3. We want to educate the community about this project.

If residents are asked to wade through paragraphs of written details, we’re going to lose their attention. Instead, start with interactive, highly visual survey formats and leverage questions to teach. Our favorite approach for something like this is to use challenge questions - such as “Identify the duplex in a lineup”, or asking “How many new residents move to [your city] each day?” The result is a gentle nudge to open participants up to new ideas and information.

In each of these examples, technology is applied as a means to achieving the stated objective, rather than for technology’s sake.

When applied this way, technology is serving a holistic community engagement process, rather than adding to it.

Selectively leverage technology to save time (and money)

As an industry, consulting firms worship at the shrine of the billable hour. We structure our budgeting, billing, and even profitability on the back of hourly rates. Yet this rigor and careful calculation rarely trickles down to disciplined time allocation on public engagement tasks.

I can’t count the number of times I found myself, or another skilled hourly employee conducting processes that should have been delegated, contracted out, or altogether replaced by technology. A few examples:

    1. The $70/hour CAD tech transcribing illegible meeting sign in sheets.

    2. The $70/hour CAD tech copying/pasting Facebook comments into a Word document.

    3. The $130/hour project manager setting up a Squarespace website for a project.

    4. The $130/hour project manager setting up a social media page for a project.

    5. The $195/hour Associate sifting through a spreadsheet of comments to code themes.

Each of these situations can be prevented by applying public engagement software appropriately or eliminating a less-productive layer of technology altogether. Echoing earlier themes, the key is to leverage technology to serve our process, not add to it.

When we become more cognizant of the public engagement practices that destroy valuable time, and are disciplined about approaches that prevent this, we’re more likely to deliver projects on time and under budget.

Consistently “Close the Loop” to build trust

While more intentional and smarter use of technology can set us up to achieve better outcomes, the foundations of long term success are found in communication.

In a series of recent studies, the World Bank pointed out that across the world, agencies and NGO’s were only successful at building public trust when there was a clear act to ‘close the feedback loop’, essentially letting residents know how their input was used.

At a foundational level, this seems simple enough. But in practice the odds are stacked against this happening for a few reasons.  At the moment when closing the loop is most important, consultants are often handing off a final report to the agency. And agency staff, careful of churning up dissent, naturally hesitate to send out communications that may not meet universal support.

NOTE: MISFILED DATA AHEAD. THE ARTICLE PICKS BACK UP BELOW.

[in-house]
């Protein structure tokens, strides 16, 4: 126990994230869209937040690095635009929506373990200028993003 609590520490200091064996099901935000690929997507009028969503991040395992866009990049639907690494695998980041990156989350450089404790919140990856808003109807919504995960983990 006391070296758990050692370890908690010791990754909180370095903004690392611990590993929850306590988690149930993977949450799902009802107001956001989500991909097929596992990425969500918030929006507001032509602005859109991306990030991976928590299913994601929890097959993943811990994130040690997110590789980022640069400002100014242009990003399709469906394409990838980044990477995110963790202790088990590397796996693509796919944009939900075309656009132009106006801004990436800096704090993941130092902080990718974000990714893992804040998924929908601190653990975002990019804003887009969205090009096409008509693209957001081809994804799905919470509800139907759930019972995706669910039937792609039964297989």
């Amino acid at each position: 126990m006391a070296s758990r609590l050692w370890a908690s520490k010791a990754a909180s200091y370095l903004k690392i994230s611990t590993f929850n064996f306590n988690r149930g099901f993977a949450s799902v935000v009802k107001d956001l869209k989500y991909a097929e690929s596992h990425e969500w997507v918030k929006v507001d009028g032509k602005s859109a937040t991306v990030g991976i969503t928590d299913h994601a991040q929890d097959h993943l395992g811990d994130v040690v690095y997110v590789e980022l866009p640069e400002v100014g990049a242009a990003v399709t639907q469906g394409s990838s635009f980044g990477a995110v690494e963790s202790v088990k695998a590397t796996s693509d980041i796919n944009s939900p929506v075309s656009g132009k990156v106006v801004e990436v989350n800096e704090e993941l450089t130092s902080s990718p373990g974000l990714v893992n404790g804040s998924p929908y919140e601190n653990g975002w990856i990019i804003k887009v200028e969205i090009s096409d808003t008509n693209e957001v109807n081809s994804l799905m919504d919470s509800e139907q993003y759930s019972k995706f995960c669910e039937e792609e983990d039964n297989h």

We see the solution to this as two-fold:

    1. Include closing the feedback loop as a key element in the project scope or proposal.

    2. Use an integrated email/text communications tool to simplify follow-up with participants.

We’ve got some example project approach language available for download here, and have built a public engagement software that makes it easy to follow up with participants at scale. The key takeaway though, is to do it.

When wrapping up the project, at a minimum let people know what key themes emerged, and how those are shaping the process moving forward. Even if that’s simply sharing “this report will be sent to elected leaders”, the act of following up is a key predictor of people feeling heard.

That feeling - that one’s voice matters - is the foundation for trust between agencies and residents, and ultimately long-term engagement success.

Re-committing to our role as public servants

If we are to make our profession more impactful for the thousands of communities we serve, we must look with fresh eyes at our role in the broader public process.

I believe everyone I’ve worked with in the consulting profession would agree that they enjoy seeing their work help people. It’s a subtle motivator across every corner of our work, whether planning roadways, transit, downtowns, or parks.

Our profession serves people, and they’re the reason we exist.

With that in mind, as an industry we are primed to achieve even greater impact for people and communities if we:

    1. Start every project with critical thinking on why we’re engaging the community

    2. Selectively use technology to achieve clear engagement goals

    3. Selectively use technology to save time and improve our process

    4. Commit to closing the loop with participants

If we can consistently do these things, not only will we be more successful and profitable as firms, but we’ll also lay the foundation for stronger, more engaged communities for years to come.

Now that’s a future worth building.